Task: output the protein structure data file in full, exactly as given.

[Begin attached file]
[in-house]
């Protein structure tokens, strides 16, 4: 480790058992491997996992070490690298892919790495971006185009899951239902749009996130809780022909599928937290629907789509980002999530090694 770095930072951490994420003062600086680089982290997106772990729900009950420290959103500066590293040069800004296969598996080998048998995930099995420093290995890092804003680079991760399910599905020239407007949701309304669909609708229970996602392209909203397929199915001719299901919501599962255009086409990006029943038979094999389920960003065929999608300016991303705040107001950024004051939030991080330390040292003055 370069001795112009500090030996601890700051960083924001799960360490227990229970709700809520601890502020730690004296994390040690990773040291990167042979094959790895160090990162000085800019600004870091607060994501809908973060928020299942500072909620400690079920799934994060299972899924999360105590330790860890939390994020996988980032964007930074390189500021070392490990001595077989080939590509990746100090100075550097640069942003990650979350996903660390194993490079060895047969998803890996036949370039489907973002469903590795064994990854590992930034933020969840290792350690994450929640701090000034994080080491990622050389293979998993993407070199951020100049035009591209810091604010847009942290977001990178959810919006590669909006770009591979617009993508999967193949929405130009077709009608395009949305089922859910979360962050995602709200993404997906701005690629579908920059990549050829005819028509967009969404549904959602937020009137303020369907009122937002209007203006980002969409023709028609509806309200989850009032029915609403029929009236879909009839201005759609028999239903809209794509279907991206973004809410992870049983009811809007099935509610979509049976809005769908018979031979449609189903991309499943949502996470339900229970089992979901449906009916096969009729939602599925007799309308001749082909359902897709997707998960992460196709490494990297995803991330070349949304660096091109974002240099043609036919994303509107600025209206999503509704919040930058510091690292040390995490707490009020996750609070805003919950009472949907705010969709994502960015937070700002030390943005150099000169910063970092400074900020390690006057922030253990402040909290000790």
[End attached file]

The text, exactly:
[in-house]
């Protein structure tokens, strides 16, 4: 480790058992491997996992070490690298892919790495971006185009899951239902749009996130809780022909599928937290629907789509980002999530090694 770095930072951490994420003062600086680089982290997106772990729900009950420290959103500066590293040069800004296969598996080998048998995930099995420093290995890092804003680079991760399910599905020239407007949701309304669909609708229970996602392209909203397929199915001719299901919501599962255009086409990006029943038979094999389920960003065929999608300016991303705040107001950024004051939030991080330390040292003055 370069001795112009500090030996601890700051960083924001799960360490227990229970709700809520601890502020730690004296994390040690990773040291990167042979094959790895160090990162000085800019600004870091607060994501809908973060928020299942500072909620400690079920799934994060299972899924999360105590330790860890939390994020996988980032964007930074390189500021070392490990001595077989080939590509990746100090100075550097640069942003990650979350996903660390194993490079060895047969998803890996036949370039489907973002469903590795064994990854590992930034933020969840290792350690994450929640701090000034994080080491990622050389293979998993993407070199951020100049035009591209810091604010847009942290977001990178959810919006590669909006770009591979617009993508999967193949929405130009077709009608395009949305089922859910979360962050995602709200993404997906701005690629579908920059990549050829005819028509967009969404549904959602937020009137303020369907009122937002209007203006980002969409023709028609509806309200989850009032029915609403029929009236879909009839201005759609028999239903809209794509279907991206973004809410992870049983009811809007099935509610979509049976809005769908018979031979449609189903991309499943949502996470339900229970089992979901449906009916096969009729939602599925007799309308001749082909359902897709997707998960992460196709490494990297995803991330070349949304660096091109974002240099043609036919994303509107600025209206999503509704919040930058510091690292040390995490707490009020996750609070805003919950009472949907705010969709994502960015937070700002030390943005150099000169910063970092400074900020390690006057922030253990402040909290000790």